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Program leaving behind naloxone could be lifesaver in opioid overdoses

Benita Zahn
Updated: December 06, 2019 07:24 PM
Created: December 06, 2019 07:23 PM

Battling opioid addiction is a multi-pronged effort.  In the Capital Region, a new effort aims to save the lives of people who've overdosed. The program has EMS, law enforcement, and other first responders leaving behind a kit with naloxone after administering the drug that reverses an overdose. Columbia County is the first to put it in action.

Responding to calls for an overdose is a daily event for emergency responders. While the drug naloxone can save many of these lives by reversing the opioid overdose, what if help can't get there soon enough?

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Dr. Michael Dailey, director of the Regional Emergency Medical Organization, did some brainstorming with first responders - particularly those in Columbia County. The game plan is to leave a naloxone kit behind after treating an overdose. It's a successful path gaining traction in other parts of the country.

"Everybody said bring it. When I talked to people at the medical center, everybody was in in terms of supporting it and the Regional Emergency Medical Organization is right there behind it, supporting it as well," said Daley.

The Leave One Behind program officially started on Thanksgiving in Columbia County, where all the first responders are under one umbrella.

"We have an ambulance system in Columbia County. It’s called Columbia County EMS System, whereby we’re arriving on scene within nine minutes - most of Columbia County" said PJ Keeler, Columbia County EMS coordinator. "If we can leave these leave behind kits, hopefully they will get treated much sooner before we even get there and obviously every minute is a life saved."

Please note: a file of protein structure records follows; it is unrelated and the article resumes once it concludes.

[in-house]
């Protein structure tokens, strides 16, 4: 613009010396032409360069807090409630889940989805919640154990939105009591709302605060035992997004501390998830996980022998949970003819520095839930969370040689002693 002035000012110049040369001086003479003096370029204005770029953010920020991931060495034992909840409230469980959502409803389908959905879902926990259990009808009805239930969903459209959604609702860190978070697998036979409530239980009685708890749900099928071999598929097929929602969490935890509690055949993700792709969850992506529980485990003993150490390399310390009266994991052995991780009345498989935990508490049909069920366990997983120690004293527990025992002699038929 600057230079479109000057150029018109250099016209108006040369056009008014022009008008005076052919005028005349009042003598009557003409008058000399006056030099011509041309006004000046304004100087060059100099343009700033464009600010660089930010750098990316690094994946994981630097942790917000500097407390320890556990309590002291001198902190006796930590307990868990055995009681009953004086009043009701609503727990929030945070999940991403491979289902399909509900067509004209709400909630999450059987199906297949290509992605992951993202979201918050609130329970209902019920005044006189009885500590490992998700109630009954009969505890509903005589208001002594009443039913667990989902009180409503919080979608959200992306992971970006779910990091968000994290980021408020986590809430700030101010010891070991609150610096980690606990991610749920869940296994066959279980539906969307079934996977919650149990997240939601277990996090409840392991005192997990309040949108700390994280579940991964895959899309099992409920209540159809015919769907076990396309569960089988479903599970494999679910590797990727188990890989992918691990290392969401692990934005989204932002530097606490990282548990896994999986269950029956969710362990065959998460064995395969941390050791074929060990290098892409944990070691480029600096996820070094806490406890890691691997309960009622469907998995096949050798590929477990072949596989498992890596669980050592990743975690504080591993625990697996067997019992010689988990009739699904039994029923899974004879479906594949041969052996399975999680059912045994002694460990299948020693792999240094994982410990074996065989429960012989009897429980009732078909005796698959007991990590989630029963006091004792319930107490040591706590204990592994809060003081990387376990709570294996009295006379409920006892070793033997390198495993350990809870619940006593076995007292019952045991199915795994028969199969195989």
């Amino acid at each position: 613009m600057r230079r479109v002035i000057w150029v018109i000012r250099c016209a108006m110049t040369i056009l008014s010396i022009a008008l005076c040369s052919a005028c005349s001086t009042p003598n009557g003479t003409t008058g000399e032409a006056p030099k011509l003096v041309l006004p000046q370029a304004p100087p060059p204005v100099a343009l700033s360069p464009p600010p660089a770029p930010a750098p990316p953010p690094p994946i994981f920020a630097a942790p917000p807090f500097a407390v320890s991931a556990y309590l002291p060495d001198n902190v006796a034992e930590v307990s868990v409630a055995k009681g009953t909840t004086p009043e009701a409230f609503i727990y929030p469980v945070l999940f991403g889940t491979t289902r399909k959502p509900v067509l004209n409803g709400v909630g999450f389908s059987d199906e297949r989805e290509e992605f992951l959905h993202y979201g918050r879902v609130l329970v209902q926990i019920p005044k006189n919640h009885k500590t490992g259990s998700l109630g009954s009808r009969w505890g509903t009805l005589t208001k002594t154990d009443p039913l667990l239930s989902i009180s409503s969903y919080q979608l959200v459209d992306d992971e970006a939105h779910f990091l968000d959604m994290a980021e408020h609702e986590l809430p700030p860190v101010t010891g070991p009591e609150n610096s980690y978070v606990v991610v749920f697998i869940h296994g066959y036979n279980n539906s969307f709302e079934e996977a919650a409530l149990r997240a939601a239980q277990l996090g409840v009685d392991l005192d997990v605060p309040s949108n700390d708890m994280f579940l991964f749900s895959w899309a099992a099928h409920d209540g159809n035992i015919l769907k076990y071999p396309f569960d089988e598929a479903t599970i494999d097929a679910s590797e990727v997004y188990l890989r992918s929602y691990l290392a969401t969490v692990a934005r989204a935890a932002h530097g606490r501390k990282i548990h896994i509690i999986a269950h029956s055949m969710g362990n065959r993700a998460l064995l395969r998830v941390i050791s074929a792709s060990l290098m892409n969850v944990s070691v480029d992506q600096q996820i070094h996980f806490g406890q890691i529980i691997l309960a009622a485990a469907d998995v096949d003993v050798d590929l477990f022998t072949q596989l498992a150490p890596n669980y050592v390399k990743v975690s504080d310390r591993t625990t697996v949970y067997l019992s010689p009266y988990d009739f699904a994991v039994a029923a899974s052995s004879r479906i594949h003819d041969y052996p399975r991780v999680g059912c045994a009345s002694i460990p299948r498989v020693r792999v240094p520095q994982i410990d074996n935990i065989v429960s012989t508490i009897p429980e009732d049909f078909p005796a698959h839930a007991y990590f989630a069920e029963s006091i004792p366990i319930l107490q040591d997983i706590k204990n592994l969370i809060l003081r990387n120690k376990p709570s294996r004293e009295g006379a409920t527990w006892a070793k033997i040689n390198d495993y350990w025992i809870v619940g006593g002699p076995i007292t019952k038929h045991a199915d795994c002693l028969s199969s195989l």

The program will roll out in other Capital Region counties over the next few weeks.

How much money it could save is hard to measure for a few simple reasons.

"It’s hard to do the total dollars and cents because the amount of money that’s saved by somebody having their overdose reversed sooner and not suffering the consequences being hypoxic or not having enough oxygen for longer periods of time is really difficult to measure," said Daley.

The New York State Department of Health is supplying the naloxone kits.

As for education on how to use the kits, there’s not much too it. You peel pit, place it, and press it.

Once a kit that's been left behind has been used, another one can be requested.

One more thing - despite the effectiveness of naloxone, it's still critical 911 is called in the event of an overdose, because one dose of naloxone may not be enough.

"You reverse the overdose, but there is a potential that your naloxone is now going to wear off and the opioid that you took is still going to be in your system and you could, again, go unresponsive," said Anand Balasar with Valatie EMS.

Dr. Dailey says in the end, the program gives people who have overdosed a second chance at life.


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